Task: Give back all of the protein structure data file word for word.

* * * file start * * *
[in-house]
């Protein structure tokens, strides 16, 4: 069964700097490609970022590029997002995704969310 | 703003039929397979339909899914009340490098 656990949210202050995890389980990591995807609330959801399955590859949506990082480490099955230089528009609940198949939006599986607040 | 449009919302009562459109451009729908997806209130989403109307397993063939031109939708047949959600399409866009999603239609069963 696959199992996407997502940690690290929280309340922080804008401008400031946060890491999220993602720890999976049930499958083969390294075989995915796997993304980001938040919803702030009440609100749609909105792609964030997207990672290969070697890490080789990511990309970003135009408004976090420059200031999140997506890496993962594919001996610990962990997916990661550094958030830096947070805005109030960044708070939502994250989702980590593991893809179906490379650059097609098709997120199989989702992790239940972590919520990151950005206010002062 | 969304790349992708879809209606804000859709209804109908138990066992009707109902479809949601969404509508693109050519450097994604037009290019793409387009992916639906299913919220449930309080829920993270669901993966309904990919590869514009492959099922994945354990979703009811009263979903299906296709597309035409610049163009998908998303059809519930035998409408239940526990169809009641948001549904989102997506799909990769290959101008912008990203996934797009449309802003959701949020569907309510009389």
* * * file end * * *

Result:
[in-house]
């Protein structure tokens, strides 16, 4: 069964700097490609970022590029997002995704969310 | 703003039929397979339909899914009340490098 656990949210202050995890389980990591995807609330959801399955590859949506990082480490099955230089528009609940198949939006599986607040 | 449009919302009562459109451009729908997806209130989403109307397993063939031109939708047949959600399409866009999603239609069963 696959199992996407997502940690690290929280309340922080804008401008400031946060890491999220993602720890999976049930499958083969390294075989995915796997993304980001938040919803702030009440609100749609909105792609964030997207990672290969070697890490080789990511990309970003135009408004976090420059200031999140997506890496993962594919001996610990962990997916990661550094958030830096947070805005109030960044708070939502994250989702980590593991893809179906490379650059097609098709997120199989989702992790239940972590919520990151950005206010002062 | 969304790349992708879809209606804000859709209804109908138990066992009707109902479809949601969404509508693109050519450097994604037009290019793409387009992916639906299913919220449930309080829920993270669901993966309904990919590869514009492959099922994945354990979703009811009263979903299906296709597309035409610049163009998908998303059809519930035998409408239940526990169809009641948001549904989102997506799909990769290959101008912008990203996934797009449309802003959701949020569907309510009389």